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This is sort of a generic "Good Idea/Bad Idea question".

My scenario: I am writing an ASP.NET MVC3 app that is just 1 page (one View/Controller). This view shows a grid of "Cases" and when a user clicks one of these Cases, I use jquery ajax ($.ajax) to swap out the visible portion of the page and load the details of this Case (but never change the page).

Still with me? Thanks!

Now, once this new Case detail view is shown, the user can edit the Case in one of many ways. Change the priority, change the status, etc. I am using jquery's ajax function for this as well.

My question: How should I store the Case ID? Is it ok to store it in the HTML? Is there a better place to store it?

All of the Cases have a Guid ID, and currently when the Case details are loaded (using ajax) I add a custom attribute to the Case detail view <div> so I know the Case ID. This means that the Case ID is visible to anybody viewing the page source. I thought about using jQuery's .data() function to store it, which wouldn't be visible to page source, but would be accessible from Firebug other inspector tools.

What is the best practice for this? I really can't imagine how my user's would do anything with the Case ID, but I am trying to be a bit paranoid here.

Thanks in advance for any thoughts! And thanks for reading this novel!

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up vote 2 down vote accepted

There's very little you can do about things which the browser gets to see in any fashion, since code and data in the DOM are not protected from the user.

Obviously you don't want to send anything to a user who is not allowed to see that information - so you don't want to do any client-side filtering of data that is dependent upon user role.

But as for internal data, you just have to protect your perimeter - methods can't accept ids which are mismatched (i.e. an account id which is only valid for a different customer being submitted) - but there's very little you can do about the ids themselves.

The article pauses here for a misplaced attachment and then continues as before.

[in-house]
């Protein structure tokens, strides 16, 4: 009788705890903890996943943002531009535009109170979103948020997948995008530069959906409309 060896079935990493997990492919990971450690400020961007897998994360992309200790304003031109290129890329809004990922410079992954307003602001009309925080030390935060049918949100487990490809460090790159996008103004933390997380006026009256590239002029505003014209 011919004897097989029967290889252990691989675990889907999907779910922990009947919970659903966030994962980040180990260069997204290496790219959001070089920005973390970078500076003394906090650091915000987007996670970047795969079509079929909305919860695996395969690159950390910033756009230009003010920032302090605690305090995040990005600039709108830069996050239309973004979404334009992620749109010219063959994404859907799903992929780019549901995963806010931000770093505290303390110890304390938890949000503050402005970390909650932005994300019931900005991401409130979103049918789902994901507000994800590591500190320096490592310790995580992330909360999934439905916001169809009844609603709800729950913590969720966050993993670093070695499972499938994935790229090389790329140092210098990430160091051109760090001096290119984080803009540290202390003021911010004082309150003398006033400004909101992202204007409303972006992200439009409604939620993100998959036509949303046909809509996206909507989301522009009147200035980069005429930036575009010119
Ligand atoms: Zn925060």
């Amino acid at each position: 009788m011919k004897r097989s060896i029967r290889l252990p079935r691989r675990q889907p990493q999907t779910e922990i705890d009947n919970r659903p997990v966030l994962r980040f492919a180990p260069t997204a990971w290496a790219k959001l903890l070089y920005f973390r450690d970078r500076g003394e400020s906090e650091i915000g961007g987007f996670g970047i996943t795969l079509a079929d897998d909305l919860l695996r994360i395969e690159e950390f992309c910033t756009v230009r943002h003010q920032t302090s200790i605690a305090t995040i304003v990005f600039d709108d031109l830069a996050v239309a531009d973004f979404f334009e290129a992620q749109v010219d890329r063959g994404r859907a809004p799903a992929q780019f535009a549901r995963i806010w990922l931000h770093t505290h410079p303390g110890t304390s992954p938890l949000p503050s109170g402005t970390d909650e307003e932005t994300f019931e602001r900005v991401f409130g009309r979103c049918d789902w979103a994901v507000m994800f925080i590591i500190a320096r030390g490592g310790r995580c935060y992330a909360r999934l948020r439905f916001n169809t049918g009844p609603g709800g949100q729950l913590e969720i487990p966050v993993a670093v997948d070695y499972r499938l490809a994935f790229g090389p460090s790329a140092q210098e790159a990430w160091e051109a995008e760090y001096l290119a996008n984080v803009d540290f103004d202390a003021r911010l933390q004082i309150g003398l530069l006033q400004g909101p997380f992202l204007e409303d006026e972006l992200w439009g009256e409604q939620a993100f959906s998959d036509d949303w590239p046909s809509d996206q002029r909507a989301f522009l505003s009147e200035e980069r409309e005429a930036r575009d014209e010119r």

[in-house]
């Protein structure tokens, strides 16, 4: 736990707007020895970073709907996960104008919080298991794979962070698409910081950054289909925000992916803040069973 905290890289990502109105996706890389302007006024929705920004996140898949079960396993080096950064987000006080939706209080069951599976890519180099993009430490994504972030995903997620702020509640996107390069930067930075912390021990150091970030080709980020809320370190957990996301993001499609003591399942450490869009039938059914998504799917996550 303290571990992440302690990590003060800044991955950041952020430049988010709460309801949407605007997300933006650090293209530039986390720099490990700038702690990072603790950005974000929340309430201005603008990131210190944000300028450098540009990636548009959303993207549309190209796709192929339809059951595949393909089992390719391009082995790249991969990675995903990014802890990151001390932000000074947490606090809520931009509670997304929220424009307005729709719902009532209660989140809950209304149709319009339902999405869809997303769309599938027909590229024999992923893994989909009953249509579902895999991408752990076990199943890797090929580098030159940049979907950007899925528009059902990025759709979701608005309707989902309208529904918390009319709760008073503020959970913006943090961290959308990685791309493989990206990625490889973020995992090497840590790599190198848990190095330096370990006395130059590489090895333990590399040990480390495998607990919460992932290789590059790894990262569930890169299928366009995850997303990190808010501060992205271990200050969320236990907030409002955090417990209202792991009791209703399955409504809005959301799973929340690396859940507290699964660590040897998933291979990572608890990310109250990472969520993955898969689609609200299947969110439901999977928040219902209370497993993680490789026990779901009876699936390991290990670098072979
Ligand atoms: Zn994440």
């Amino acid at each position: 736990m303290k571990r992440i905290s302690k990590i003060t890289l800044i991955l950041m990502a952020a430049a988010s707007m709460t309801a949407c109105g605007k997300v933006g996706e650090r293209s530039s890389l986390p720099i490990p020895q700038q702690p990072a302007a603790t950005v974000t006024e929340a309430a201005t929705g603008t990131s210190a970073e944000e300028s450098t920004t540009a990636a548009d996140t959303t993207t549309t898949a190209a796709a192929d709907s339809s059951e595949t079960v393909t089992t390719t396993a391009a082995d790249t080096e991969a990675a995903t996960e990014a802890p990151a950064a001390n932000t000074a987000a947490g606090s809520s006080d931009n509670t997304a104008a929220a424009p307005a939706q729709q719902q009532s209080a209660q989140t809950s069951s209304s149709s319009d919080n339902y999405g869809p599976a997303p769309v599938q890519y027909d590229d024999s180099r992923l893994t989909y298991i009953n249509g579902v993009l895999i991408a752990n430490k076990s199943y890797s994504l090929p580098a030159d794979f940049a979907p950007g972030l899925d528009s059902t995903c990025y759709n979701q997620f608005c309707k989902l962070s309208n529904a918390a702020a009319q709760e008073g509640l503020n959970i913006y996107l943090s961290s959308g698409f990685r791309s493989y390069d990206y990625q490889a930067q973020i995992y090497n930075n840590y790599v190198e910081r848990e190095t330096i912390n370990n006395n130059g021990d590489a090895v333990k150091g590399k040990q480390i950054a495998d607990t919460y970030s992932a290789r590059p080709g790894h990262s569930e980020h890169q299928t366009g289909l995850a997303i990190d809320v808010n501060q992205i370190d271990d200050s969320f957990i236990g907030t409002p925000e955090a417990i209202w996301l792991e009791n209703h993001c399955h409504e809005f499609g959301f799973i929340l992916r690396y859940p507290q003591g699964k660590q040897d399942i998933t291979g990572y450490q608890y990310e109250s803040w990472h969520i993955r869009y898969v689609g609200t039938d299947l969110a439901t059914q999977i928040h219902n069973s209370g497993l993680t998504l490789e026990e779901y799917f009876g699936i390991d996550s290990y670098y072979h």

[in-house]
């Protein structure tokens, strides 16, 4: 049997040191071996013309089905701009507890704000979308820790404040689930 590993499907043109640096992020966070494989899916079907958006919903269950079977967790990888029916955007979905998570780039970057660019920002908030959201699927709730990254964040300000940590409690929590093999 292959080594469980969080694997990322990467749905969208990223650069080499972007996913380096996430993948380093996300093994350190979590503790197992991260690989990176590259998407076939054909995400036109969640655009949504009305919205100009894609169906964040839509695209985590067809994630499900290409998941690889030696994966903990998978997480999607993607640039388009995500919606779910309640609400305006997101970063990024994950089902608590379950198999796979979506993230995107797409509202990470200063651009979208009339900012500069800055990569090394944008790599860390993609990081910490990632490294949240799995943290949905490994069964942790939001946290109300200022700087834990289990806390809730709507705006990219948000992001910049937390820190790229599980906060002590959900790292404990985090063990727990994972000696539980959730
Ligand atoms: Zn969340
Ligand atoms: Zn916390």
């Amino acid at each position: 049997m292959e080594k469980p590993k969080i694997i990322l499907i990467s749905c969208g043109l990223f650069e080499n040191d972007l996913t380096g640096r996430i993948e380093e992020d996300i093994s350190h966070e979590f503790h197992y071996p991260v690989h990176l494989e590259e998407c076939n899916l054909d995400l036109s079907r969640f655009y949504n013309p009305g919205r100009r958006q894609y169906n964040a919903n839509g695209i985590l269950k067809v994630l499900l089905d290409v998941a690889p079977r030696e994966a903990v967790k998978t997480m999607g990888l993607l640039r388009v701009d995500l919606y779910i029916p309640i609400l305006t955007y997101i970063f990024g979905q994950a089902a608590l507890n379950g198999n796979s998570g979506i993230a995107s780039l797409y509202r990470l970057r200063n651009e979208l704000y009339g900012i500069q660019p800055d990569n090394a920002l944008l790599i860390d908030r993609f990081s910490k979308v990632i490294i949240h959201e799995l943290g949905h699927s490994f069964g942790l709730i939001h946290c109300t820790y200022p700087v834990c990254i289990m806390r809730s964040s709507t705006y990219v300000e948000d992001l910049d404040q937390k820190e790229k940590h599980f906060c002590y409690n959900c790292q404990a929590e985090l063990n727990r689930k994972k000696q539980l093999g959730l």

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Thanks Case. I sort of figured that there is no "magic" way to get these Id's without exposing them to the user, but I wanted to throw it out here to see what other smart programmers have come up with. I appreciate the input. – MattW Oct 17 '11 at 20:53

By sending the case ID from the server to the browser, you are giving it to the user. If you don't want the user to have the case ID, don't send it to the browser.

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Thanks Rob. I appreciate the input. What would be a good method to know which case is being updated? Maybe some other made up ID? Since I never change the page, I can't really do it in the controller. I need the JavaScript to tell my controller which Case to change the Priority/Status for. – MattW Oct 17 '11 at 20:46

I'd provide some sort of sanitized, "imaginary" ID if you're that concerned. If this were running in a loop, I'd suggest basing it on the loop index.

Ultimately however, you'll need to use some sort of unique identifier on the Case that will identify it in ajax calls to the database.

Really though, I've done the same thing before and just encoded the ID field in the markup, and it's rarely mattered. This ID is only a harmful thing to have out in the open if your security is lax. If you've secured your database and have a decent level of security on the app, then you should be fine. If you haven't, then you have bigger things to worry about than markup.

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